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adaptation of a theory must reflect the understanding of the researcher regarding the study and must drive the study (Simon & Goes, 2011). The selection of a theoretical framework requires a thorough understanding of the problem, purpose, significance and research questions of a study. This is important because when the selection is poorly done, it would be as if the researcher is using a wrong bolt to forcibly fix a wrong nut. The chosen theoretical framework must accentuate the purpose and importance of the study dissertation (Grant & Osanloo, 2014). To make an appropriate selection of a theoretical context, the researcher must consider the guiding principles of the study and situate the problem in relation to it. The research questions of the study and the purpose of the study must entail noticeable aspects of the theoretical framework and must agree with the assertions promulgated by the theorists of the selected theory (Maxwell, 2004; LoBiondo-Wood, 2010).

After the entire study has been conducted, the research findings accrued from the study must corroborate, extend, or modify the existing theory that was borrowed for the study (Lester, 2005). The researcher may critique, develop and/or expand the theory that served as a guide for his/her study vis-à-vis the findings gleaned from the study (Grant & Osanloo, 2014). Munhall and Chenail (2008) contend that this critique is often carried out in the data analysis stage of the research before the final conclusions of the study are drawn. Grant and Osanloo (2014) present a checklist that can aid researchers to be able to identify the suitable theoretical framework for their research inquiry. The authors have succinctly put them into questions that must be reliably answered by the researcher to convince him/her that the selection of a theory or theories is appropriate for a particular study.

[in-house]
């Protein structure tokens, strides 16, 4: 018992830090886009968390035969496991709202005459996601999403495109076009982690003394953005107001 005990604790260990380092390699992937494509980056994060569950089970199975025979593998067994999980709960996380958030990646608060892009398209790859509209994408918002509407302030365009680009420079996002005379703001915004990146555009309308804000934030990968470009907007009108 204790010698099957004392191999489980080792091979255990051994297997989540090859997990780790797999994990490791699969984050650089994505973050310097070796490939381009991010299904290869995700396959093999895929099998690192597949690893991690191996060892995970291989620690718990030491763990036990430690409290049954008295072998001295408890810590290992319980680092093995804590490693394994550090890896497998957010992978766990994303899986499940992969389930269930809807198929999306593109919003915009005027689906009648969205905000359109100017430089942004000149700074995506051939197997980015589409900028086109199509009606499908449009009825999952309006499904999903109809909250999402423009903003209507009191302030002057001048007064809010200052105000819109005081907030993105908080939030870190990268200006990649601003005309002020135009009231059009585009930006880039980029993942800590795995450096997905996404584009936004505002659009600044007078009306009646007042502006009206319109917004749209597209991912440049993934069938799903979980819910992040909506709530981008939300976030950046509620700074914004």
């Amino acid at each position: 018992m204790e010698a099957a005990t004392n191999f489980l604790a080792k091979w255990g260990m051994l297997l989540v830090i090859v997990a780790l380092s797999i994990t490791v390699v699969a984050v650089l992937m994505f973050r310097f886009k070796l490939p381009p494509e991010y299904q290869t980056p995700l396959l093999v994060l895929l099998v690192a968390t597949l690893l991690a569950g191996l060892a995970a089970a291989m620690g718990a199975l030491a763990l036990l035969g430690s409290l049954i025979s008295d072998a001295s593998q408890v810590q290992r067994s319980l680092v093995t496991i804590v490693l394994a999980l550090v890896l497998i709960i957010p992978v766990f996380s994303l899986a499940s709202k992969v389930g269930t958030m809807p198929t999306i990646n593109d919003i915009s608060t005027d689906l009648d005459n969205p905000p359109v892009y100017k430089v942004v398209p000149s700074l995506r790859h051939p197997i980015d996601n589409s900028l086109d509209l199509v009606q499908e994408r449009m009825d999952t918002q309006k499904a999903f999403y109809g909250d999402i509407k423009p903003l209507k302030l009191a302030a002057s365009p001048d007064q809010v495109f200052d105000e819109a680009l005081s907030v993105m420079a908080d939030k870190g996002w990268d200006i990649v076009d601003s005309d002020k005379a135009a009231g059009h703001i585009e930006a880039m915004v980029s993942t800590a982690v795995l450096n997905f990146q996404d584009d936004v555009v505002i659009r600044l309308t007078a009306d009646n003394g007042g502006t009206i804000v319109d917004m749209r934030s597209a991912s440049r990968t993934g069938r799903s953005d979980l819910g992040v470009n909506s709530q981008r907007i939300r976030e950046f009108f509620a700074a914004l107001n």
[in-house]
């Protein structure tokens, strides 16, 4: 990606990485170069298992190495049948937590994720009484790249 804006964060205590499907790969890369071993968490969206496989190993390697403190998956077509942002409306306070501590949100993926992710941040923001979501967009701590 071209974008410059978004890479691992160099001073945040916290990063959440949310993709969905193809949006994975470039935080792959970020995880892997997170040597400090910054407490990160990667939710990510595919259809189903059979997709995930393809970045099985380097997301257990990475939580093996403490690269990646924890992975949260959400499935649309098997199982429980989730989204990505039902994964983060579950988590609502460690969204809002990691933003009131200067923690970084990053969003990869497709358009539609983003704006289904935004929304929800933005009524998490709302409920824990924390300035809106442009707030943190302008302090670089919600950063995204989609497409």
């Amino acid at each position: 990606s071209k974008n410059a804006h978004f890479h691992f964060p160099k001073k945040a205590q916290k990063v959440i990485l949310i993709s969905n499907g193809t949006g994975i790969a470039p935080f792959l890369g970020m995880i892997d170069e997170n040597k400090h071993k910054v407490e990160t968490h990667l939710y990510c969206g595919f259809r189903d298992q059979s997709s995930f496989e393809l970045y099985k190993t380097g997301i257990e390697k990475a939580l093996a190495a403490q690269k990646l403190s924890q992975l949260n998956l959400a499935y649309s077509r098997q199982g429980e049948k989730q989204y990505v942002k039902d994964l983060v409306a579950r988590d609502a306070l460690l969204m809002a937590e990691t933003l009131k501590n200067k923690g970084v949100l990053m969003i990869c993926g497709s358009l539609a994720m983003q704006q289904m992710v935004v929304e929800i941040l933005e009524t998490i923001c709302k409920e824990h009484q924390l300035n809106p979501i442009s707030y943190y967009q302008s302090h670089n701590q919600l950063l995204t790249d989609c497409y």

These questions are:

1. What discipline will the theory be applied to? 2. Does the theory agree with the methodology plan for the study? 3. Is the theory to be selected well developed with many theoretical

constructs? 4. Have specific concepts or theoretical principles been selected to

meet the objectives of the study? 5. Does the problem of the study, the purpose and importance of the

study correlate with the theoretical framework? 6. Can the theory be used hand in hand with the research questions

for the study? 7. Does the theoretical framework inform the literature review? 8. Does the data analysis plan agree with the selected theoretical

framework? 9. Does the theoretical framework undergird the conclusions and

recommendations based on the data analysis?

Simon and Goes (2011) also suggest some points that can help articulate the theory for an informed research. The important keys the researcher have to satisfy include:

1. Knowing the main concern for inquiry into the research 2. Ascertaining the key variables in the research 3. Reading and reviewing current related literature on the topic using

key word search. 4. Listing the constructs and variables that might be relevant for the

study. 5. Considering how the variables are related to the theory 6. Revising the search while adding the word ‘theory’ to the key

words to find the theories and theorists most in line with the thinking of the researcher.

7. Discussing the propositions of each theory and highlight its relevance to the research.

8. Considering alternative theories that challenge the perspectives of the researcher.

9. Considering the limitations associated with the selected theory which the problem to be investigated can help address or provide logic explanations.

The Position of a Theoretical Framework in a Thesis/Dissertation Research

Many research instructors and postgraduate students usually wonder where a theoretical framework is supposed to be placed in a dissertation or thesis research. Many scholars suggest that the theoretical framework needs to be shown readers right at the onset of the thesis writing. The student is supposed to select and clarify the